Friday, July 31, 2020

U.S. Wildfire Season Running Far Below Average

And if you go back, say 100 - 150 years the death toll and acres burned numbers are tiny (except for those who have lost a home, or a life)
Call it the "media center effect".
Every hurricane approaching New York City gets 24/7 coverage, every fire in the hills above Los Angeles is the hottest ever.

The classic example is Wisconsin's Great Peshtigo fire which started on the same day, October 8, 1871, as the Great Chicago Fire.

The Peshtigo fire, 250 miles north of the Chicago conflagration killed at least 1500, and more likely 2500, people while burning 1.2 million acres versus the Chicago toll of 2000 acres and 250 - 300 lives.

Unfortunately the fire season has months to run.
What follows are some historical comparisons* with a couple caveats:
1) the further back in time you go the less precise/reliable the size of the burn area. Death statistics tend to be more accurate.
2) Because of dramatic land use changes the dynamics of number of fires and extent have changed.As people move into formerly wild areas they cause a higher percentage of fires versus lightning. On the other hand fires that formerly burned until they ran out of fuel or until the rains came are now battled aggressively.
From the National Interagency Fire Center:
July 31, 2020
Nationally, 38 large fires have burned more than 196,000 acres across the country. Firefighters continue to make progress toward containment goals on many large fires in the West. Seven large fires were contained yesterday.

On July 30, two Single Engine Air Tankers on contract with the Department of the Interior crashed while assigned to the Bishop fire near Caliente, NV. Both pilots were fatally injured. The firefighting community extends condolences to the family and friends of the deceased.

Two MAFFS C-130 airtankers and support personnel from the 146th Airlift Wing (California Air National Guard) have been deployed to McClellan Airfield, CA, in support of wildland fire operations.

During this unprecedented time, the safety of the public and all wildland fire responders is always the number one priority for all wildland fire agencies. For more information and links to the Geographic Area Plans, visit the NIFC COVID-19 page.

The Four Corners High will remain strongly amplified over the West. The near-record heat will continue across the Great Basin and the Pacific Northwest. Breezy conditions will develop along the Sierra Front in Nevada, creating critical fire weather conditions as it interacts with the usual low afternoon humidity. Widely scattered storms will be possible across the Okanogan and the western half of the Northern Rockies. Scattered convection will be possible across the northern Great Plains. The southwestern monsoon will remain suppressed due to the positioning and strength of the high pressure ridge that will remain anchored over Arizona. A stationary front will linger across the Carolinas, Tennessee River Valley and Texas, allowing for the redevelopment of scattered afternoon storms. Below normal temperatures are expected to continue across the Great Lakes region and New England, as a trough of low pressure remains over the region.....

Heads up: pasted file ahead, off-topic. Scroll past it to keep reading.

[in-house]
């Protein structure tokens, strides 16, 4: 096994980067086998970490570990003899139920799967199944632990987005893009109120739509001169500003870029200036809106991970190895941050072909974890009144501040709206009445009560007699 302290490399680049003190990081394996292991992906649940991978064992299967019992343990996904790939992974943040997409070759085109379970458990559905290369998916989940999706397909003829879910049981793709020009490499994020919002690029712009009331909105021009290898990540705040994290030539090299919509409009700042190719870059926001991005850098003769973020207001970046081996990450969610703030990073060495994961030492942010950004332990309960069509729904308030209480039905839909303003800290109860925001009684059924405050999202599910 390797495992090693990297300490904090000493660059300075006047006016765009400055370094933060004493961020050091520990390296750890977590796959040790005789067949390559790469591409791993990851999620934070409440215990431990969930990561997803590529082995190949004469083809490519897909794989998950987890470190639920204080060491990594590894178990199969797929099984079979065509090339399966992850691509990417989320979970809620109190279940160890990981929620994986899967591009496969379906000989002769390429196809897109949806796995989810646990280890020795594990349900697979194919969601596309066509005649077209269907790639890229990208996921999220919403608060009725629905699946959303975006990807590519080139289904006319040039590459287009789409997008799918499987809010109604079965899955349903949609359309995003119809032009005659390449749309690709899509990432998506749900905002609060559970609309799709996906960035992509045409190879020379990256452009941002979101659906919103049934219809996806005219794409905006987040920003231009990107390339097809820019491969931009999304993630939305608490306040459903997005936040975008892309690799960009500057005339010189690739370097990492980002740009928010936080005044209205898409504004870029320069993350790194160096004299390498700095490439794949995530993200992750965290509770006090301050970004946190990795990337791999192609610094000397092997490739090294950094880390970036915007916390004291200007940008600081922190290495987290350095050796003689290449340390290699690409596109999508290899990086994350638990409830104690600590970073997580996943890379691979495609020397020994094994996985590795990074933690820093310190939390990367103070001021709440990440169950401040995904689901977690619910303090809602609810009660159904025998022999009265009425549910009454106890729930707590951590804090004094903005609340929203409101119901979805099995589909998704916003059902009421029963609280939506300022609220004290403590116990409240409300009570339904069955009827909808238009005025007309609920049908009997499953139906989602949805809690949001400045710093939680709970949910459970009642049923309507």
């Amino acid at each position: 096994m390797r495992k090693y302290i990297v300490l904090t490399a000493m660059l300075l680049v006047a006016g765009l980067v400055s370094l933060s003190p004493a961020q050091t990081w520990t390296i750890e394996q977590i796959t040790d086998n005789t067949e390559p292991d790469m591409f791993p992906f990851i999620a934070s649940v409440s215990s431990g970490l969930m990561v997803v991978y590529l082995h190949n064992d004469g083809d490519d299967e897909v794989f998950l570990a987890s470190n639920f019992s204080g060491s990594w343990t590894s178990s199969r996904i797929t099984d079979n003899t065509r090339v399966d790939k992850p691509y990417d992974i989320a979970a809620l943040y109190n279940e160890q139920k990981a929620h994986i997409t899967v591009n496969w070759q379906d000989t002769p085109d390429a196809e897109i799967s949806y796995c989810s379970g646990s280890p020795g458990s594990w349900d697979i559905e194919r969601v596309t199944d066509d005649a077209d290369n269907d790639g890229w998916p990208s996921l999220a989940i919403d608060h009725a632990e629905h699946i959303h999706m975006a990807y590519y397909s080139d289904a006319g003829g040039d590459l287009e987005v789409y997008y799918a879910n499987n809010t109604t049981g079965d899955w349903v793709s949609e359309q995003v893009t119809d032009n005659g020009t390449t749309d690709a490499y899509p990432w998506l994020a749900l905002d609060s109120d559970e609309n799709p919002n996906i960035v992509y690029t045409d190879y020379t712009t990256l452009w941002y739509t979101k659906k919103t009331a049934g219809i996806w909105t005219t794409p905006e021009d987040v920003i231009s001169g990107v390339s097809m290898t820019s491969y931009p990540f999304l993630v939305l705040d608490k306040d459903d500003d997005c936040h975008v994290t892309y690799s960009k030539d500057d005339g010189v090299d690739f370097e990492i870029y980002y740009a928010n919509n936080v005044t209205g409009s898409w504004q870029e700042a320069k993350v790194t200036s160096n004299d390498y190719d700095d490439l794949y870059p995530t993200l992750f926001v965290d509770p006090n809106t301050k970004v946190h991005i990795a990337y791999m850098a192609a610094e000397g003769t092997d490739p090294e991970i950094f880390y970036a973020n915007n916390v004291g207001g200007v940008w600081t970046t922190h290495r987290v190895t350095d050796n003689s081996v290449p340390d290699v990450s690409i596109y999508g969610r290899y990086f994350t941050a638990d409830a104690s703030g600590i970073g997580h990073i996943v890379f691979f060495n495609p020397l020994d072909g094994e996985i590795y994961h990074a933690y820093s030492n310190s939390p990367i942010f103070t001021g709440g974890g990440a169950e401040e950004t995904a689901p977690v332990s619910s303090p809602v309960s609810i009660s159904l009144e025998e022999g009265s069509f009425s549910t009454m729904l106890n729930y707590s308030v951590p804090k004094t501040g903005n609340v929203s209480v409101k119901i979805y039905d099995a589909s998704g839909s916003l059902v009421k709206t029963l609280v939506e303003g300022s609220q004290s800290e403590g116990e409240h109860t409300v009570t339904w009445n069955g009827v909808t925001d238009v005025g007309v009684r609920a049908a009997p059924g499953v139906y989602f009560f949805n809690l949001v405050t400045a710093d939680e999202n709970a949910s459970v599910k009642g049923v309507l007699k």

Year-to-date statistics
2020 (1/1/20 - 7/30/20) Fires: 31,632 Acres: 2,052,246
2019 (1/1/19 - 7/31/19) Fires: 25,501 Acres: 3,323,173
2018 (1/1/18 - 7/31/18) Fires: 37,718 ,Acres: 4,810,195
2017 (1/1/17 - 7/31/17) Fires: 39,000 Acres: 5,490,878
2016 (1/1/16 - 7/31/16) Fires: 33,852 Acres: 3,478,169
2015 (1/1/15 - 7/31/15) Fires: 35,931 Acres: 5,650,307
2014 (1/1/14 - 7/31/14) Fires: 33,437 Acres: 1,642,994
2013 (1/1/13 - 7/31/13) Fires: 27,841 Acres: 2,330,318
2012 (1/1/12 - 7/31/12) Fires: 37,355 Acres: 4,141,481
2011 (1/1/11 - 7/31/11) Fires: 45,632 Acres: 6,091,572
2010 (1/1/10 - 7/31/10) Fires: 37,267 Acres: 2,001,617
10-year average Year-to-Date
2010-2019 Fires: 35,247 Acres: 3,849,351

*Total Wildland Fires and Acres (1926-2017) The National Interagency Coordination Center at NIFC compiles annual wildland fire statistics for federal and state agencies. This information is provided through Situation Reports, which have been in use for several decades. Prior to 1983, sources of these figures are not known, or cannot be confirmed, and were not derived from the current situation reporting process. As a result the figures prior to 1983 should not be compared to later data.
                       Year                      Fires                                                       .....Acres

1941 199,702 26,405,000
1940 195,427 25,848,000
1939 212,671 30,449,000
1938 232,229 33,815,000
1937 185,209 21,981,000
1936 226,285 43,207,000
1935 140,297 30,335,000
1934 162,663 41,821,000
1933 140,722 43,890,000
1932 166,399 42,063,000
1931 187,214 51,607,000
1930 190,980 52,266,000
1929 134,895 46,230,000
1928 175,934 43,542,000
1927 158,438 38,531,000
1926 91,793 24,316,000

Historically Significant Wildland Fires

Date Name Location Acres Significance
October 1871 Peshtigo Wisconsin and Michigan 3,780,000 1,500 lives lost in Wisconsin
1871 Great Chicago Illinois undetermined 250 lives lost
17,400 structures destroyed
September 1881 Lower Michigan Michigan 2,500,000 169 lives lost
3,000 structures destroyed
September 1894 Hinckley Minnesota 160,000 418 lives lost
September 1894 Wisconsin Wisconsin Several Million Undetermined, some lives lost
February 1898 Series of South Carolina fires South Carolina 3,000,000 Unconfirmed reports indicate 14 lives lost and numerous structures and sawmills destroyed
September 1902 Yacoult Washington and Oregon 1,000,000 + 38 lives lost
April 1903 Adirondack New York 637,000 Large amount of acreage burned
August 1910 Great Idaho Idaho and Montana 3,000,000 85 lives lost
October 1918 Cloquet-Moose Lake Minnesota 1,200,000 450 lives lost
38 communities destroyed
September 1923Giant Berkley Californiaundetermined624 structures destroyed and 50 city blocks were leveled